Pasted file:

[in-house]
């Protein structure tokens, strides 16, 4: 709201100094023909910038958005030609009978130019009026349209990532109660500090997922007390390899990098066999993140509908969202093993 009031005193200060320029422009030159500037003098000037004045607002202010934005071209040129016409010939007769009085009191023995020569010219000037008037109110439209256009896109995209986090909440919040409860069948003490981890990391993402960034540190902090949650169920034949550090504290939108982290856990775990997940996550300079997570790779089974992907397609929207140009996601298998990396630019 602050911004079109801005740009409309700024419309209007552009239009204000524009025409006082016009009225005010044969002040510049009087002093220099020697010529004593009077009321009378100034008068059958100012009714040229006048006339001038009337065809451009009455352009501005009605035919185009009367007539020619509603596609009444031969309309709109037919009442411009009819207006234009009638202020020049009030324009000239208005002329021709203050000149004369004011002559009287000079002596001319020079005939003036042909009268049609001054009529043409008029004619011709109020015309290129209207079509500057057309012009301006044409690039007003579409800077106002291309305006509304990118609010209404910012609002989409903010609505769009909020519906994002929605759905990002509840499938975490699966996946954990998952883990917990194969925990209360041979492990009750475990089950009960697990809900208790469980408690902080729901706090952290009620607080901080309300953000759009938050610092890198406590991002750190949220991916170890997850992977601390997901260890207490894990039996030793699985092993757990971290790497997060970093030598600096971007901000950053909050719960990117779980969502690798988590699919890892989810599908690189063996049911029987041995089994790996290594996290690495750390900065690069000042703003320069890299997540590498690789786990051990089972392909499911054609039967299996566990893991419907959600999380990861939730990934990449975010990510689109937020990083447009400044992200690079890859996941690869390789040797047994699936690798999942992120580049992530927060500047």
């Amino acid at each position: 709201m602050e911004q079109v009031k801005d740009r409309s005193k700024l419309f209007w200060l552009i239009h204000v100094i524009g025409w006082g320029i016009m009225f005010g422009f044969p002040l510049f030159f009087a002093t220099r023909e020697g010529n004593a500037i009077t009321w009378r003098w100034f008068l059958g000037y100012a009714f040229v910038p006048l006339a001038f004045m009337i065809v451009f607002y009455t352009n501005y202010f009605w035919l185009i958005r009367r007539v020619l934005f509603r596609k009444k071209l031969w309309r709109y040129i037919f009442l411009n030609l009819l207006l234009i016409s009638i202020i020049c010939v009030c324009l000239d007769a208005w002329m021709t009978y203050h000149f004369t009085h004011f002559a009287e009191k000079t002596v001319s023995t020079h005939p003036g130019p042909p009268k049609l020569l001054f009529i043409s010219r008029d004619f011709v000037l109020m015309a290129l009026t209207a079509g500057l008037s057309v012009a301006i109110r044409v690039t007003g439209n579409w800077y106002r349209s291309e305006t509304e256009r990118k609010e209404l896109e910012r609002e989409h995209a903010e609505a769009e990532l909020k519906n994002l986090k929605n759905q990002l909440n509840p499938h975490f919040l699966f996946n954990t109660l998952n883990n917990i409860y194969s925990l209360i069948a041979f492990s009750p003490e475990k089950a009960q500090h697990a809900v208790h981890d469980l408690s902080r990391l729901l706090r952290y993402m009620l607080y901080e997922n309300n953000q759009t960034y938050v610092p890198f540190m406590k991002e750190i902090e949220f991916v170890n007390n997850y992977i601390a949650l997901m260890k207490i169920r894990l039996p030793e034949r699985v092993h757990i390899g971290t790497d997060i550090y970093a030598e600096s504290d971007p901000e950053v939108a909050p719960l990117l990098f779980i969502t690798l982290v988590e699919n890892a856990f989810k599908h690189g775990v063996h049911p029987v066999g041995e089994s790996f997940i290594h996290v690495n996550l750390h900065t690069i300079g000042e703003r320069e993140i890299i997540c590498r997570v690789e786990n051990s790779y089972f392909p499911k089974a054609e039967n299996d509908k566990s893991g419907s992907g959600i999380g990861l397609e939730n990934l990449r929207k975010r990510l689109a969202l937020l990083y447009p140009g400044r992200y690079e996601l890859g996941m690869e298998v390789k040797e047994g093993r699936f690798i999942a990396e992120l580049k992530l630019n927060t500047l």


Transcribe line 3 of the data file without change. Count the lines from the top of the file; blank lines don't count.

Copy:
């Amino acid at each position: 709201m602050e911004q079109v009031k801005d740009r409309s005193k700024l419309f209007w200060l552009i239009h204000v100094i524009g025409w006082g320029i016009m009225f005010g422009f044969p002040l510049f030159f009087a002093t220099r023909e020697g010529n004593a500037i009077t009321w009378r003098w100034f008068l059958g000037y100012a009714f040229v910038p006048l006339a001038f004045m009337i065809v451009f607002y009455t352009n501005y202010f009605w035919l185009i958005r009367r007539v020619l934005f509603r596609k009444k071209l031969w309309r709109y040129i037919f009442l411009n030609l009819l207006l234009i016409s009638i202020i020049c010939v009030c324009l000239d007769a208005w002329m021709t009978y203050h000149f004369t009085h004011f002559a009287e009191k000079t002596v001319s023995t020079h005939p003036g130019p042909p009268k049609l020569l001054f009529i043409s010219r008029d004619f011709v000037l109020m015309a290129l009026t209207a079509g500057l008037s057309v012009a301006i109110r044409v690039t007003g439209n579409w800077y106002r349209s291309e305006t509304e256009r990118k609010e209404l896109e910012r609002e989409h995209a903010e609505a769009e990532l909020k519906n994002l986090k929605n759905q990002l909440n509840p499938h975490f919040l699966f996946n954990t109660l998952n883990n917990i409860y194969s925990l209360i069948a041979f492990s009750p003490e475990k089950a009960q500090h697990a809900v208790h981890d469980l408690s902080r990391l729901l706090r952290y993402m009620l607080y901080e997922n309300n953000q759009t960034y938050v610092p890198f540190m406590k991002e750190i902090e949220f991916v170890n007390n997850y992977i601390a949650l997901m260890k207490i169920r894990l039996p030793e034949r699985v092993h757990i390899g971290t790497d997060i550090y970093a030598e600096s504290d971007p901000e950053v939108a909050p719960l990117l990098f779980i969502t690798l982290v988590e699919n890892a856990f989810k599908h690189g775990v063996h049911p029987v066999g041995e089994s790996f997940i290594h996290v690495n996550l750390h900065t690069i300079g000042e703003r320069e993140i890299i997540c590498r997570v690789e786990n051990s790779y089972f392909p499911k089974a054609e039967n299996d509908k566990s893991g419907s992907g959600i999380g990861l397609e939730n990934l990449r929207k975010r990510l689109a969202l937020l990083y447009p140009g400044r992200y690079e996601l890859g996941m690869e298998v390789k040797e047994g093993r699936f690798i999942a990396e992120l580049k992530l630019n927060t500047l």